Lomography Orca - 110 Film
Lomography's outstanding black-and-white emulsion created for 110 photographers! Named 'Orca' for its iconic monochrome colouring, this film is an essential item for creating classic photographs with your 110 camera.
To understand more about the details above you can check out our film guide or if you want some inspiration then head over to our page on choosing your next film. And if you want the full details about the film, including technical information, read about Lomography Lobster Redscale over on EMULSIVE.
Lomography has been at the forefront of the analogue revolution for decades. Starting in 1992 with some Viennese students falling in love with the aesthetic of a particular Soviet camera (the iconic LC-A) - they founded a movement and a company that would introduce a new generation to the joys of plastic cameras and experiemental film. Periodically innovating new cameras for existing formats - and sometimes bringing back formats specially for their cameras! - they are vibrant and creative
For more information about the brand check out our bio of Lomography
Where we ship
When you buy your camera film from us we can ship it across the UK, Europe, USA, New Zealand, Australia and Canada (more countries planned soon!) So buy your Lomography Orca B&W 110 film today and dive back into the fun of 110 film photography!
Ran a roll of this through a Pentax Auto 110 as a test film, not expecting too much from the tiny negatives, and was pleasantly surprised by the results.
Yes, there's grain. But the contrast and range of tones available from the Orca stop it from being too intrusive most of the time. Really hard to comment on latitude because the Pentax just does what it thinks is right for exposure - no questions or opinions from the user allowed. But it seemed to cope well enough with fairly contrasty late afternoon sunshine on everything from landscapes to pretty extreme close-ups.
Exposed at 100ISO and developed in Rodinal 1+25 for 6 minutes, 20 deg C, agitation 10 seconds then 4 inversions at the start of each minute. Scanned on Epson V600 at 6400DPI to get some sort of decent file size out of the tiny negatives.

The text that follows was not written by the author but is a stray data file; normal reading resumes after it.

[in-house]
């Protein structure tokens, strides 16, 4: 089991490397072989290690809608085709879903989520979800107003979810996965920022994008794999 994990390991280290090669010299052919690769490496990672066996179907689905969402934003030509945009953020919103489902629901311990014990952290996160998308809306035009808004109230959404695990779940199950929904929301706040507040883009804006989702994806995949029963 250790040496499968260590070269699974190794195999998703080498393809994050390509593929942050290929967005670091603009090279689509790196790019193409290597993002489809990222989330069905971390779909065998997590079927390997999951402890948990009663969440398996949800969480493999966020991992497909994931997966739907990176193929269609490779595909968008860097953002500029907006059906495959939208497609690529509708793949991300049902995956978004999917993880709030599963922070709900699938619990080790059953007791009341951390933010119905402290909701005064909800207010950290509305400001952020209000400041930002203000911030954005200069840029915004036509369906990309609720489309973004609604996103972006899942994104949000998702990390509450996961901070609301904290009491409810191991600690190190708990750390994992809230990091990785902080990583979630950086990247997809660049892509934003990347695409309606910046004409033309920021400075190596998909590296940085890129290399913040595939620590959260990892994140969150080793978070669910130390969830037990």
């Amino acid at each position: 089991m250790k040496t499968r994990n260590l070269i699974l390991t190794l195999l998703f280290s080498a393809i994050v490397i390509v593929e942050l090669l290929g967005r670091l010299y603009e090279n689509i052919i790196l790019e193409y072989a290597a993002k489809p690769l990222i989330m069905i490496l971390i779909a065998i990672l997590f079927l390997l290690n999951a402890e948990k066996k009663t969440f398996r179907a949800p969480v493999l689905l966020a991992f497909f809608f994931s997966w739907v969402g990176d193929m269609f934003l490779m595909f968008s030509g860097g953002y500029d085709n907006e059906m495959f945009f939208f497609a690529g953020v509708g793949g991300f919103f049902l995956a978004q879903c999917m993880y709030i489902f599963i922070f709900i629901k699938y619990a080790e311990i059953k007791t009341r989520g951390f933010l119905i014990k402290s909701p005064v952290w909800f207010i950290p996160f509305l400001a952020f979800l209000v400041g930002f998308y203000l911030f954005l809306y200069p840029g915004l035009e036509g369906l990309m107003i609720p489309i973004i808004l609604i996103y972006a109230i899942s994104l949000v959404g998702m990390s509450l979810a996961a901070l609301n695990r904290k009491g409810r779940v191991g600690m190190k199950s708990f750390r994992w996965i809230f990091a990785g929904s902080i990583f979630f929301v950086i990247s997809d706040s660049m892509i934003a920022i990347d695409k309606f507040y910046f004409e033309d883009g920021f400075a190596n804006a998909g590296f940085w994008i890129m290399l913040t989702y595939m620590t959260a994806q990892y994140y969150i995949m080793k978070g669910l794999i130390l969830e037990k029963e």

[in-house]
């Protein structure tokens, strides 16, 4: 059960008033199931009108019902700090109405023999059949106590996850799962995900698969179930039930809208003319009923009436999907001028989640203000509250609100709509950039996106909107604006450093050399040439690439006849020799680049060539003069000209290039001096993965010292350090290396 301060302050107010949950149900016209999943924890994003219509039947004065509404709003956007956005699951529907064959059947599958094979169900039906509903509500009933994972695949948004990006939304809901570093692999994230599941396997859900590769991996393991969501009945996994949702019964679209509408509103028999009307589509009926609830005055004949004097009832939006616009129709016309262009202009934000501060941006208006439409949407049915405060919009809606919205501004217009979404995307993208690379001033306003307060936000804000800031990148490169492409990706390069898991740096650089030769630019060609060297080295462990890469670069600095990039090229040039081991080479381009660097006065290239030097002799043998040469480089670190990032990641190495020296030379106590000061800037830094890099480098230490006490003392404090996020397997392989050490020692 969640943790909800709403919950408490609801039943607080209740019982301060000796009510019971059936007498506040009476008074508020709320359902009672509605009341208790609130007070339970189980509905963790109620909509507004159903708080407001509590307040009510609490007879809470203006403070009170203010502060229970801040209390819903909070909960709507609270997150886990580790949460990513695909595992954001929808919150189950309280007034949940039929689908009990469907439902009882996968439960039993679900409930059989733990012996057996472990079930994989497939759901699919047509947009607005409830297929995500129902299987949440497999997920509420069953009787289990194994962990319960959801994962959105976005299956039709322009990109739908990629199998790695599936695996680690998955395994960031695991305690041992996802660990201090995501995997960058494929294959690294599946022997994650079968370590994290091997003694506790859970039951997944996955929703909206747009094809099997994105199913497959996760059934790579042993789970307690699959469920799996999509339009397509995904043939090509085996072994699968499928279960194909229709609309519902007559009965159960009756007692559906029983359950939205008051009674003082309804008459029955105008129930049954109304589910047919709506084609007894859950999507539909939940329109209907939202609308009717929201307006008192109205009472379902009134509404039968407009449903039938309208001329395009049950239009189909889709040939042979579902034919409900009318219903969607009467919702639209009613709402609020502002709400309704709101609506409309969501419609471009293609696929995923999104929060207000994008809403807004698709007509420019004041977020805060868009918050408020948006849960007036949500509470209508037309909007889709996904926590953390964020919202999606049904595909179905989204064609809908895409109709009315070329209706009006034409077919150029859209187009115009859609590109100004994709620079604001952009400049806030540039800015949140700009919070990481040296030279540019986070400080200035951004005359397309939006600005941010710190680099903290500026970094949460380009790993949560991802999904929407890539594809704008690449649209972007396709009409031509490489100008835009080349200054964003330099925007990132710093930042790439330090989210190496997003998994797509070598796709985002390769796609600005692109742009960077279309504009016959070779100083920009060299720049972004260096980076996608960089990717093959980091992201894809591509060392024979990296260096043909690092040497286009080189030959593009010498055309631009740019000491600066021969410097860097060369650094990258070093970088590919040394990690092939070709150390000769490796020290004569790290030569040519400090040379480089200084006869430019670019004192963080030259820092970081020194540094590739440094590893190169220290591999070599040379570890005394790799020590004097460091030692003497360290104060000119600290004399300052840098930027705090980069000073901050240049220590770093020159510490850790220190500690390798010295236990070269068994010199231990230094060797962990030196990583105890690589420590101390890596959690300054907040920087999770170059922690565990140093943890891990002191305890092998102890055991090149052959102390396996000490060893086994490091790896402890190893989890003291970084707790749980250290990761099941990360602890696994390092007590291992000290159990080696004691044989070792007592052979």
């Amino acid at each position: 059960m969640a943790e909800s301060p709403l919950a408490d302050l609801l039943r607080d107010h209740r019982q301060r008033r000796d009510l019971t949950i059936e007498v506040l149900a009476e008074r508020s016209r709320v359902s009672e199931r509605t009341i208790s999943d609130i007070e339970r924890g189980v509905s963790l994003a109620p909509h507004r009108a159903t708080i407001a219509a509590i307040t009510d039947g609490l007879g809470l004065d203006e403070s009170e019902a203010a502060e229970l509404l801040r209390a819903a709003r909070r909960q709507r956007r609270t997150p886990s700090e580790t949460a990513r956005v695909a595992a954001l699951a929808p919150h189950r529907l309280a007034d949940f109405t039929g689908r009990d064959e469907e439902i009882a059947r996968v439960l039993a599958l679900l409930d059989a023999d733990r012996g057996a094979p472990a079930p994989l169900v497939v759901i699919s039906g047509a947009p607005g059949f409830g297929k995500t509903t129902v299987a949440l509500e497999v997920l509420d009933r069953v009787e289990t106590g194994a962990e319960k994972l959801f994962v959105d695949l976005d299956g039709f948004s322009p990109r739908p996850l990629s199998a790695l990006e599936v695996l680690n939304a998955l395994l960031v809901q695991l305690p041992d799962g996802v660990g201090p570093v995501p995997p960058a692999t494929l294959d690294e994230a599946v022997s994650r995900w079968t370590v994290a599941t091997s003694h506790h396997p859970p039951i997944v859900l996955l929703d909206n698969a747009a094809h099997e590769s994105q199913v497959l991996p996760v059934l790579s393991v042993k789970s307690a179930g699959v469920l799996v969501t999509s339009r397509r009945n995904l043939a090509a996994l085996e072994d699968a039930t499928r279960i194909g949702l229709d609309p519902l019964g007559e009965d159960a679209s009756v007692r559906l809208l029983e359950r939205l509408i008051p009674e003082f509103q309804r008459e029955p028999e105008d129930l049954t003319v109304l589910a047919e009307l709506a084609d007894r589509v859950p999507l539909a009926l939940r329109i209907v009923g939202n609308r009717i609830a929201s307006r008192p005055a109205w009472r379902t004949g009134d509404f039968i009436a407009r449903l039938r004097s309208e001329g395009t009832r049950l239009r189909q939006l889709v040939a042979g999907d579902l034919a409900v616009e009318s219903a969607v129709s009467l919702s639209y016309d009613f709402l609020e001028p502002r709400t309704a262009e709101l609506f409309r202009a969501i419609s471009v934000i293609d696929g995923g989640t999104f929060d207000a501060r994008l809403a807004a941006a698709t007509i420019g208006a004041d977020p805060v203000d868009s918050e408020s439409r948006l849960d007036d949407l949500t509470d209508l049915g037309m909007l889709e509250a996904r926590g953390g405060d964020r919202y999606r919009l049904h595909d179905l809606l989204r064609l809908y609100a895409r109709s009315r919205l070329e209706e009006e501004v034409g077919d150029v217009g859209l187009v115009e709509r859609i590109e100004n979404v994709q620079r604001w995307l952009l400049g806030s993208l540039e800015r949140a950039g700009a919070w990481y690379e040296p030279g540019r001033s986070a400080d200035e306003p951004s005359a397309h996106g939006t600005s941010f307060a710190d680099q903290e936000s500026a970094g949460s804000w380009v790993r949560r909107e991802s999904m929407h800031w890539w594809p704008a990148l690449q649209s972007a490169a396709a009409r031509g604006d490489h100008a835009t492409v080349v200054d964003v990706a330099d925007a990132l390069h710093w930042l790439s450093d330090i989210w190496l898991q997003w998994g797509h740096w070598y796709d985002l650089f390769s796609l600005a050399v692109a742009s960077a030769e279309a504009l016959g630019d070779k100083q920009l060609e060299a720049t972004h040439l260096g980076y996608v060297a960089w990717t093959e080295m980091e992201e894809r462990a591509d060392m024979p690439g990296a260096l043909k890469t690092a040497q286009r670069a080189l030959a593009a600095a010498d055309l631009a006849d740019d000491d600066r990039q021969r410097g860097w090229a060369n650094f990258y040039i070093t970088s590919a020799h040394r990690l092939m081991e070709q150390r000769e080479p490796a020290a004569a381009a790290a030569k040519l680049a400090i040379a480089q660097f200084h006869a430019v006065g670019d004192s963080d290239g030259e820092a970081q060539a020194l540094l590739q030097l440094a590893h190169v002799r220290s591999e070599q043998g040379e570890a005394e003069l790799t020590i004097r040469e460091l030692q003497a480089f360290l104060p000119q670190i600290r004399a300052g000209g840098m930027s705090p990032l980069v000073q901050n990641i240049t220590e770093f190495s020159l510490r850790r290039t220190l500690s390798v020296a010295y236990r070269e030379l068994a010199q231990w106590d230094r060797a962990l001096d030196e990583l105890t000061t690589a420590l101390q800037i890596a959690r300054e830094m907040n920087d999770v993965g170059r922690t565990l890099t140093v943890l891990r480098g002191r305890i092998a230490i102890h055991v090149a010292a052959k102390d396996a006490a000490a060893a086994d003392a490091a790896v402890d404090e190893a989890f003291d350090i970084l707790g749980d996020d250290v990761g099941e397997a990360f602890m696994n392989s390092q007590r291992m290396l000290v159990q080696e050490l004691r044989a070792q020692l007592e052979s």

Film like this might actually keep 110 shooting alive and will definitely be stocking up on this once it's back in stock!
Was nice to be able to use 110, and this was my first time using a 110 bw film. I didnt have my camera set right so the images were underexposed, but even so, the images were very clear with good levels on contrast. Also the negatives dried very flat which made very for very easy scanning.
These taken with a Minox 110s.
As a follow up to my previous review, I've been investigating pushing Orca to shoot at higher ISO settings. On my Pentax 110 Auto I'm limited to ISO 100 or 400, so I chopped the speed indicator on the cartridge in half (auto sets to ISO 400) and shot some frames to see what happened. I couldn't adjust the exposure, so just took pictures as normal. I took an educated guess at 10 minutes and 45 seconds in Infosol 3 (20C) to take account of the underexposure and crossed my fingers. The results were good - contrast and grain up as would be expected, but very acceptable results. See sample image, which has been scanned and inverted, but is otherwise untouched. I think that I ran the developer for a little too long - next time maybe 10 minutes 15 seconds. It's easy to do and certainly extends what you can do with Orca.
I've returned to film after 25 years and wanted to travel light. I shot the Orca in a Pentax 110 SLR then developed in Ifosol 3 with a modded Paterson spiral tank. The results are excellent for the first roll through - tone and grain very good for such a small format. For me it's an all-rounder because I want to shoot B&W in a 110 - it's the only option, but a good 'un. Like one of the other reviewers, I take the precaution of covering the film window with black insulation tape on my Pentax and a Minolta 110 SLR Mk 1. You can just peel it back if you want to check where you are up to and no artifacts on the negs yet. The motorbike image was scanned from the negative and then manipulated in GIMP (Old Photo effect). Do I like it? Yep, I've just ordered more :-)